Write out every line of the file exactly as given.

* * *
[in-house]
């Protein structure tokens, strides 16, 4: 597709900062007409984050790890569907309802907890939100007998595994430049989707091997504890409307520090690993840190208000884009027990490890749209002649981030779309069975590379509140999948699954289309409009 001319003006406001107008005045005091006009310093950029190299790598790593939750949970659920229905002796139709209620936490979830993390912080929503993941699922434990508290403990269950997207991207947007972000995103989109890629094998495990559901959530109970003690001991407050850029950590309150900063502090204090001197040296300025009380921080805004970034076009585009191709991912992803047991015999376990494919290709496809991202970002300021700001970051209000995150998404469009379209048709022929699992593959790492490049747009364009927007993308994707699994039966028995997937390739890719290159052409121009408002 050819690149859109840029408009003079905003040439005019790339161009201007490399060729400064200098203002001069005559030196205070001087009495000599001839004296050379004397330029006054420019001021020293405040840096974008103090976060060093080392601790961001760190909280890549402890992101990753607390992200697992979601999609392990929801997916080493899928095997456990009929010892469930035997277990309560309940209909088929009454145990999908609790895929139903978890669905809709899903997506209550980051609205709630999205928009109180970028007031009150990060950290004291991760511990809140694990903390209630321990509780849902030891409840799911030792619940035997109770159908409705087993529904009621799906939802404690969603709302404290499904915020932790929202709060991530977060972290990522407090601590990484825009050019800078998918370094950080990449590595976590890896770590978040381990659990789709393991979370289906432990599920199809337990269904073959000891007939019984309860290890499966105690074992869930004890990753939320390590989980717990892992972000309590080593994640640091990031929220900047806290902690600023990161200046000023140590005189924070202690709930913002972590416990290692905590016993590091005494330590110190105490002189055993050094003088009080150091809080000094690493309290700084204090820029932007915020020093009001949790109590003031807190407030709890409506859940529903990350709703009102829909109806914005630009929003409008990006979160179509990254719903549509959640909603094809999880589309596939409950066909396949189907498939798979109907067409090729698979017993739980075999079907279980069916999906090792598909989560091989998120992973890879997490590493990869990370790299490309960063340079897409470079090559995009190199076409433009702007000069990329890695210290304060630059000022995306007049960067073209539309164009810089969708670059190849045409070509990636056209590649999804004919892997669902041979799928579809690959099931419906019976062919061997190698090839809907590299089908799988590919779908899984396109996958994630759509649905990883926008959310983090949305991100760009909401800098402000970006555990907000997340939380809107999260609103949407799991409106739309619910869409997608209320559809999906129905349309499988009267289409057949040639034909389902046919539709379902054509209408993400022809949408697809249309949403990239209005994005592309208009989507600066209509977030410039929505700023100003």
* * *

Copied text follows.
[in-house]
């Protein structure tokens, strides 16, 4: 597709900062007409984050790890569907309802907890939100007998595994430049989707091997504890409307520090690993840190208000884009027990490890749209002649981030779309069975590379509140999948699954289309409009 001319003006406001107008005045005091006009310093950029190299790598790593939750949970659920229905002796139709209620936490979830993390912080929503993941699922434990508290403990269950997207991207947007972000995103989109890629094998495990559901959530109970003690001991407050850029950590309150900063502090204090001197040296300025009380921080805004970034076009585009191709991912992803047991015999376990494919290709496809991202970002300021700001970051209000995150998404469009379209048709022929699992593959790492490049747009364009927007993308994707699994039966028995997937390739890719290159052409121009408002 050819690149859109840029408009003079905003040439005019790339161009201007490399060729400064200098203002001069005559030196205070001087009495000599001839004296050379004397330029006054420019001021020293405040840096974008103090976060060093080392601790961001760190909280890549402890992101990753607390992200697992979601999609392990929801997916080493899928095997456990009929010892469930035997277990309560309940209909088929009454145990999908609790895929139903978890669905809709899903997506209550980051609205709630999205928009109180970028007031009150990060950290004291991760511990809140694990903390209630321990509780849902030891409840799911030792619940035997109770159908409705087993529904009621799906939802404690969603709302404290499904915020932790929202709060991530977060972290990522407090601590990484825009050019800078998918370094950080990449590595976590890896770590978040381990659990789709393991979370289906432990599920199809337990269904073959000891007939019984309860290890499966105690074992869930004890990753939320390590989980717990892992972000309590080593994640640091990031929220900047806290902690600023990161200046000023140590005189924070202690709930913002972590416990290692905590016993590091005494330590110190105490002189055993050094003088009080150091809080000094690493309290700084204090820029932007915020020093009001949790109590003031807190407030709890409506859940529903990350709703009102829909109806914005630009929003409008990006979160179509990254719903549509959640909603094809999880589309596939409950066909396949189907498939798979109907067409090729698979017993739980075999079907279980069916999906090792598909989560091989998120992973890879997490590493990869990370790299490309960063340079897409470079090559995009190199076409433009702007000069990329890695210290304060630059000022995306007049960067073209539309164009810089969708670059190849045409070509990636056209590649999804004919892997669902041979799928579809690959099931419906019976062919061997190698090839809907590299089908799988590919779908899984396109996958994630759509649905990883926008959310983090949305991100760009909401800098402000970006555990907000997340939380809107999260609103949407799991409106739309619910869409997608209320559809999906129905349309499988009267289409057949040639034909389902046919539709379902054509209408993400022809949408697809249309949403990239209005994005592309208009989507600066209509977030410039929505700023100003």